Mills and lathes are extremely popular tools in the manufacturing industry due to their capability to machine different kinds of metals and non-metals with high precision and repeatability.
While both do subtractive machining to produce the required part, there are significant differences in their design, operation, and capabilities.
The difference between lathes and milling lies in their operations. While lathes have a rotating workpiece, milling involves a rotating tool that removes the material from the workpiece. Furthermore, lathes have a horizontal configuration, while a vertical configuration is preferable for milling.
In this article, I have laid down the differences between lathes and milling based on several parameters.
In the end, I've also discussed their applications to help you understand which machine might be suitable for your application.
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Difference Between Lathe and Milling Machine
|Design||Horizontal layout||Vertical layout|
|Working Principle||Rotating Workpiece||Rotating Tool|
|Cutting tools||Single-point cutting tools||Multi-point cutting tools|
|Machining Operations||Turning, facing, boring, threading, etc.||Milling, drilling, contouring, etc.|
|Material Capability||Generally, axisymmetric workpieces can be machined||Almost any shape can be machined|
Differences Based on the Construction
The bed is a single piece of cast iron on which all the other components are mounted. The carriage of the lathe machine slides over the bed.
The left end of the bed houses the headstock which comprises the drive system and controls. The drive system consists of a motor and a gearbox, which facilitates variable RPM for machining different materials.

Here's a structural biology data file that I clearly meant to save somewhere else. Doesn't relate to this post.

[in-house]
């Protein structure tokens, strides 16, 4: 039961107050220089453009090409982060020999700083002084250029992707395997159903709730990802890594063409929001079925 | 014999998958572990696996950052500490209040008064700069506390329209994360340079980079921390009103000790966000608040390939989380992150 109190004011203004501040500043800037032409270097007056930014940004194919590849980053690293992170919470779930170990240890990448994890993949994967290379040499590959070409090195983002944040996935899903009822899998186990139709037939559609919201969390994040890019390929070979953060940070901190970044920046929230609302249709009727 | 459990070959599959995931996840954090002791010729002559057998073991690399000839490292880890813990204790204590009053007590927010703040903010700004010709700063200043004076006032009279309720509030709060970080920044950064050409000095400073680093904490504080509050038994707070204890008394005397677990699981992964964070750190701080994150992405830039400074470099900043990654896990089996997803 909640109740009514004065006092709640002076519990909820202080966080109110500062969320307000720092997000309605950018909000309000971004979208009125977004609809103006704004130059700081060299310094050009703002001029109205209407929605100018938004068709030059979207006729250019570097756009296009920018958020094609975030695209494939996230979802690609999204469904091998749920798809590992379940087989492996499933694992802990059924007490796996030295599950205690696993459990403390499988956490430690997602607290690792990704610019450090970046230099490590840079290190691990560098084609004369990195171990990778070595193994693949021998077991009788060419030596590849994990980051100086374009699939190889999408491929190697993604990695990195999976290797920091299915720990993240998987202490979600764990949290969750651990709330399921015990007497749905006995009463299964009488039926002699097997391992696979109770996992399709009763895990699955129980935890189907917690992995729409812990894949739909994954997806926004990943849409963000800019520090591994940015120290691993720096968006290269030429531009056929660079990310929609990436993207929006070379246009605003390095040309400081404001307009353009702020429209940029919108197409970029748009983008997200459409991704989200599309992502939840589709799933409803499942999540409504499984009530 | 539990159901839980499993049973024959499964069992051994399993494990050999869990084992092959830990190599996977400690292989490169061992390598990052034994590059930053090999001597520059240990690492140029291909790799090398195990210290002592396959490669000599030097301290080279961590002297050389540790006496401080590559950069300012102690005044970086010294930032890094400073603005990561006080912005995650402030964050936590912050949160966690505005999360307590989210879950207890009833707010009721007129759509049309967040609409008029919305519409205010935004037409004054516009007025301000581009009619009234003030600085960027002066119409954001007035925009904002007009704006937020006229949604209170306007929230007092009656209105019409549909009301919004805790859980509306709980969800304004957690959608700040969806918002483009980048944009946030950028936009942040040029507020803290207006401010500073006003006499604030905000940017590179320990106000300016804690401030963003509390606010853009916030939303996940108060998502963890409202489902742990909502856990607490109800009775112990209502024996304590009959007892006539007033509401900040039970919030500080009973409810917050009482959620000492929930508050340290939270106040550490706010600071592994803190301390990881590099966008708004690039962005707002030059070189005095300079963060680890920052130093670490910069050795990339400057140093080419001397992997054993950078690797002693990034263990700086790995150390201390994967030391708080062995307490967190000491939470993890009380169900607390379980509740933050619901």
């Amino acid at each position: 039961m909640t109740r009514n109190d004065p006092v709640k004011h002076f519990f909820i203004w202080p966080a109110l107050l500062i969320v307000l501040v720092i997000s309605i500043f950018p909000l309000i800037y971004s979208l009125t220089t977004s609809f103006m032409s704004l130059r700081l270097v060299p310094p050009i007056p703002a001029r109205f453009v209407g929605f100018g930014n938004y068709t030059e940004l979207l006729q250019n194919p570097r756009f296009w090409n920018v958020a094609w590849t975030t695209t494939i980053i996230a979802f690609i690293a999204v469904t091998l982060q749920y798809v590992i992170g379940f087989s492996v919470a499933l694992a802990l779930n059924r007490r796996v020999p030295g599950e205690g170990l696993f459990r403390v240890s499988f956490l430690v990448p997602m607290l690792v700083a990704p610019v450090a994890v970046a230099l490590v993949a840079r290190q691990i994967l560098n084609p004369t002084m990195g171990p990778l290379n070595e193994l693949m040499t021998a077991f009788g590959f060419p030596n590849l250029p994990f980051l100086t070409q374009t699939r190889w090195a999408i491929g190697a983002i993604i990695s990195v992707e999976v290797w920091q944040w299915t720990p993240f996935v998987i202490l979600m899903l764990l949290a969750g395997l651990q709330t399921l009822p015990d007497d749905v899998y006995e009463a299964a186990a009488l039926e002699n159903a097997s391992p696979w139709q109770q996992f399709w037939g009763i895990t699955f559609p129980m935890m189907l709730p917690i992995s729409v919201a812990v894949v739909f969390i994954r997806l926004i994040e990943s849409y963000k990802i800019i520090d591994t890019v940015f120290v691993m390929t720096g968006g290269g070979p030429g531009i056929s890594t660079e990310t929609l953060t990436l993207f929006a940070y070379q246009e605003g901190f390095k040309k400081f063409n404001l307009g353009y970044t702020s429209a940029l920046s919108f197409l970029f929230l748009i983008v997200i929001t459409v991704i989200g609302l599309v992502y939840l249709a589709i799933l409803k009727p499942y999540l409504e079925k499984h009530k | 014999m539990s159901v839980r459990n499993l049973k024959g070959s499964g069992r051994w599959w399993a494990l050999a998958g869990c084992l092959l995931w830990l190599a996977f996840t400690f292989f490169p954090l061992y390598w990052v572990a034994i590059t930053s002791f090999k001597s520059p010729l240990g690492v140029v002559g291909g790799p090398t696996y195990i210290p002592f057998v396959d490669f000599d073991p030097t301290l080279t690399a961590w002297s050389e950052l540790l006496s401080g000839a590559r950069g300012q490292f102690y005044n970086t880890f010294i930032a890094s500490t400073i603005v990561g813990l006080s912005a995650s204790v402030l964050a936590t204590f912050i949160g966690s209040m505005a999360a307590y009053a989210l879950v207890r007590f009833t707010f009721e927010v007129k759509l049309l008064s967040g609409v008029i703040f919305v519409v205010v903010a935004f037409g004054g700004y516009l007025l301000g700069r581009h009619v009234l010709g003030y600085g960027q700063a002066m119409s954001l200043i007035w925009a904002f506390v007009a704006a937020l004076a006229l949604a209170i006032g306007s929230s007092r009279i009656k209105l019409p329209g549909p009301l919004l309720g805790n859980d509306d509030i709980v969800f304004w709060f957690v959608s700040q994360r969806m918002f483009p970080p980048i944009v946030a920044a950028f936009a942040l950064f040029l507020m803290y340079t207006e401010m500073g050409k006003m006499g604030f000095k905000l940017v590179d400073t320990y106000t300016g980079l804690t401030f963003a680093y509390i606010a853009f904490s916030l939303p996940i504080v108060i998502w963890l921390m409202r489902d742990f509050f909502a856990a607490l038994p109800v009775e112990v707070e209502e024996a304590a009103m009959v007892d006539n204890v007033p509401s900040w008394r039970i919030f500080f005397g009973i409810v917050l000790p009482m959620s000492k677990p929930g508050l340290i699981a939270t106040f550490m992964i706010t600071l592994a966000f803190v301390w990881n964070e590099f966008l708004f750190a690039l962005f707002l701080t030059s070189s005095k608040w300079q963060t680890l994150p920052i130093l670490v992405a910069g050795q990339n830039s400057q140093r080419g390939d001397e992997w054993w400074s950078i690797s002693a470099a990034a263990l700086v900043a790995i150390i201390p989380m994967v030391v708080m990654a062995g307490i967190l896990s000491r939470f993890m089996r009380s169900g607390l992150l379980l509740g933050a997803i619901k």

Apart from that, the headstock also houses a mounting device, such as a 3-jaw or a 4-jaw chuck, in which the workpiece can be fixed for turning applications.
The tools on a lathe are mounted on the tool post, which has a unique design depending upon the type of lathes, such as turret lathe and gang tool lathe.
On the other hand, a conventional milling machine, such as a Bridgeport mill, consists of a worktable on which the workpiece is clamped for machining.
The worktable can move along the X and Y axes, while the high-speed rotating tool can move up and down along the Z-axis.
In manual and semi-automatic milling machines, the operator can rotate the handwheels to position the workpiece or the cutting tool appropriately.
A milling machine is vertically oriented, whereas a lathe machine is horizontally oriented. As a result, milling machines have a lower footprint than lathe machines.
Differences Based on the Working Principle
The main difference between a lathe and a mill is the relative rotation of the workpiece and the cutting tool.
In a milling machine, the workpiece is clamped on the workbench and the cutting tool, which can move up and down, rotates to remove material from the surface.
The clamped workpiece can move along the X and Y axes to get the desired cut.
CNC routers can also be used for milling soft materials, but instead of a moving workbed, these machines consist of a cutting tool that can move along the X, Y, and Z axes.
On the other hand, a lathe machine has a rotating workpiece that is clamped in a holding device such as a chuck or collet while the cutting tool, mounted on the tool post, moves along the X and Z axes to make the desired cut.
Differences Based on the Cutting Tool